Fatima Gunning - 2021 SPIE Women in Optics Planner
Senior Staff Researcher and Head of Graduate Studies
Photonic Systems Group, Tyndall National Institute
University College Cork, Ireland
Born in Brazil
I have always had a curiosity about the world around me, such as rainbows, or oil patterns on the road. But my brother is also my inspiration and a role model. He taught me how to use a soldering iron to fix my Walkman, how to make little rockets out of matches, and how to use a programmable calculator in BASIC. Now I apply that curiosity as I lead research in optical communications and sensing, supervise students and staff, and collaborate with academia and industry.
At earlier stages of my career, all that mattered to me was science. As my ambition grew, I realized that too often I was under someone else’s shadow. Hence my performance or ideas were rarely acknowledged as my own, which precluded accessing important networks that are critical for career progression in academia such as liaising with potential collaborators or gaining funding.
So I started slowly, increasing visibility in my own institution by engaging with different committees. I worked with different departments to host final-year projects, and so kick-started my own activities. I also followed my passion for science education and public engagement, and diversity and inclusion, which then opened up a range of opportunities and new networks locally and internationally. And finally, I also realized that social media, if wisely administered, can really help with visibility and engagement.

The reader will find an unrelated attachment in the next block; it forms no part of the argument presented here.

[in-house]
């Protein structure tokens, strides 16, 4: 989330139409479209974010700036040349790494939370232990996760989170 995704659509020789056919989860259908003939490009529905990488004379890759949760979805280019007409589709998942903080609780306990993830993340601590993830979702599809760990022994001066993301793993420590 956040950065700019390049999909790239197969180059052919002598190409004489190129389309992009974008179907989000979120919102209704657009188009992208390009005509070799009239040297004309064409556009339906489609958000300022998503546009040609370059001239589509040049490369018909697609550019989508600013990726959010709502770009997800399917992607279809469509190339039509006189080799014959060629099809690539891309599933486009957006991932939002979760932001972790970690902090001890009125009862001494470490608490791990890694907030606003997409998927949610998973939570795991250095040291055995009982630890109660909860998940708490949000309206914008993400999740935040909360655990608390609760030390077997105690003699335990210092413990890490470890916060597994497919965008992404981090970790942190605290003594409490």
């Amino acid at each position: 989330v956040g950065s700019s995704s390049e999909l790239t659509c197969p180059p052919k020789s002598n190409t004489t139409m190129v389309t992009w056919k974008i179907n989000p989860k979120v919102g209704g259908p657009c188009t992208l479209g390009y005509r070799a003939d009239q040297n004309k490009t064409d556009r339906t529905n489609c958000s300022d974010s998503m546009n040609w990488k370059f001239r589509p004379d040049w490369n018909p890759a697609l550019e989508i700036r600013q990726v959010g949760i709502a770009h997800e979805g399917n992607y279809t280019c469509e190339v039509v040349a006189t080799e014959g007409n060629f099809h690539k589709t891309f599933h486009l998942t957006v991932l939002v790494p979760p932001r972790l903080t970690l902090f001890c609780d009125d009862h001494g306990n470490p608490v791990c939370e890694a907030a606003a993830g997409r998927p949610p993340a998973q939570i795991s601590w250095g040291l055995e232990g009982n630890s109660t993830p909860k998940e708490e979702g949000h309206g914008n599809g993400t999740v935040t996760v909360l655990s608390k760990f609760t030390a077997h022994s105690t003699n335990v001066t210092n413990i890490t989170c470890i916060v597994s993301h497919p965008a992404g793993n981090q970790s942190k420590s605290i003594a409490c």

We didn’t have social media then, but now I encourage all students and early career researchers to have a professional social-media presence separate from their private affairs. Follow your passion, voice your opinions, and work on your initiatives.
And to young women I would say, be strong and persistent, engage with mentors (connect with those who you have common values, even if via social media!) and follow your passion. There will always be barriers, and a good mentor would always support you in breaking these barriers. STEM is fun and exciting. STEM research has shaped the world we live in today.